To understand a crisis one must understand what a crisis is, it is a “critical event or point of decision which, if not handled in an appropriate and timely manner (or if not handled at all), may turn into a disaster or catastrophe” (PSU, 2018). In a crisis that needs ethical handling certain events occur: critical event, point of decision, appropriate, timely and catastrophe.
A critical event recently happened at my workplace that may impact other organizations that work with the federal government. A new security clearance was issued for a team of employees that were screened at a moderate level working on a critical project. The program changed its stance on the required screening level and it was decided that all employees working on the program to be screened at a high security level. A high level screening requires an employee to be an American citizen and without citizenship employees automatically are disqualified. To get federal security high clearance, “You must be a U.S. citizen to obtain a security clearance. You may be a naturalized citizen, but you can’t be an illegal immigrant or green card holder.” (Kyzer, 2017). As indicated in our modules this week, “Critical events draw out both our instrumental and terminal values to determine how we will react.” (PSU, 2018). The organization didn’t want to negatively impact employees but had to comply with the new security clearance rules that were put in place.
This crisis stirred up issues of multiculturalism as different cultures were merged with one another and various cultural values could come into conflict (PSU, 2018). Employees had different personal values about this situation that impacted what they felt was right or wrong and were influenced by their own cultural values. Employees that were of the same and opposite nationalities that did not have US Citizenship could feel inferior to those employees that had US Citizenship. The management team wanted all employees to feel appreciated and wanted to handle the situation carefully to make sure that employees felt valued and respected with the upcoming changes.
Within the crisis the point of decision had to be a quick as the program leaders were working with HR to revoke access from individuals that did not qualify for a high security clearance. Management worked with other internal teams that didn’t require high screening requirements and we were thankfully able to move employees around without having to make adjustments or layoffs. We did lose individuals that had application knowledge and are having to retrain employees to retool them to learn a new application when they were moved to other projects. This was an appropriate consequentialism response as the result of the decision was that we did not have to lay off any employees even if management didn’t agree that the positions required a high security clearance because these individuals had been working on this program for a year at the moderate screening level. Consequentialism is based on two principles, whether an act is right or wrong depends only on the results of that act and the more good consequences an act produces, the better or more right that act (Ethics – Introduction to ethics: Consequentialism, 2014). Even if the increased security clearance level created issues of multiculturalism and a crisis, the results were positive as the organization was able to move employees around without having to make adjustments or layoffs.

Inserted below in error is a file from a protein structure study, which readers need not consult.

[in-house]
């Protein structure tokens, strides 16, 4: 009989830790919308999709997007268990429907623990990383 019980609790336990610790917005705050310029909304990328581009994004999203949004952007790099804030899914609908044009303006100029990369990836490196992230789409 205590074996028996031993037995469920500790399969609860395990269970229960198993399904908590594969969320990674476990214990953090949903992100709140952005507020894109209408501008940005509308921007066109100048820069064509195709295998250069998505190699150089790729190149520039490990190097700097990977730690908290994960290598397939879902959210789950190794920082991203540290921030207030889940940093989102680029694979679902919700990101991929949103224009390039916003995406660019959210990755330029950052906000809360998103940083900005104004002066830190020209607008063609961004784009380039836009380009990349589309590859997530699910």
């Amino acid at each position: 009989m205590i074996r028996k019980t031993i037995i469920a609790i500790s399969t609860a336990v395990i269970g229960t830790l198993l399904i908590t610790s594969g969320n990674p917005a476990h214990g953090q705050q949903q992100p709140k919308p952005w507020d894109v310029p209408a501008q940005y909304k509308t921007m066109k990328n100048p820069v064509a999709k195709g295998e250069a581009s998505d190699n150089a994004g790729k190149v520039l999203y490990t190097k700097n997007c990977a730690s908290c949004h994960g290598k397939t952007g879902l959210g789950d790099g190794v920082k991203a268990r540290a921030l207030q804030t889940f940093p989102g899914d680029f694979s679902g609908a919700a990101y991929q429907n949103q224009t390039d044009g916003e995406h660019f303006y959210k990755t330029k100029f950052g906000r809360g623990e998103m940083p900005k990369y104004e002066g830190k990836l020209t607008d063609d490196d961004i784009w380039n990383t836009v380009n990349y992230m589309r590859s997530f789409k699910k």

The organization was committed to being flexible, keeping employees within the organization and communicated these changes in a larger team meeting. The communication within the team meeting described the security changes and how it impacted the programs that we support and how we will work with these changes if it happens to impact our other programs. With a highly diverse and multicultural team this feedback needed to be timely and showed the commitment from leadership to avoid crisis, consequentialism response, work thorough multicultural issues and crisis management with quick decision making for all impacted employees.
Ethics – Introduction to ethics: Consequentialism. (2014). Retrieved November 23, 2018, from http://www.bbc.co.uk/ethics/introduction/consequentialism_1.shtml
Kyzer, L. (2017, August 27). What Will Automatically Disqualify You From Getting a Security Clearance? Retrieved November 23, 2018, from https://news.clearancejobs.com/2017/08/24/will-automatically-disqualify-getting-security-clearance/
PSU (2018). PSY 533: Ethics and Leadership. Lesson 13. Retrieved from: https://psu.instructure.com/courses/1913945/pages/l10-crisis-defined?module_item_id=25041906
PSU (2018). PSY 533: Ethics and Leadership. Lesson 13. Retrieved from: https://psu.instructure.com/courses/1913945/pages/l12-multiculturalism?module_item_id=25041931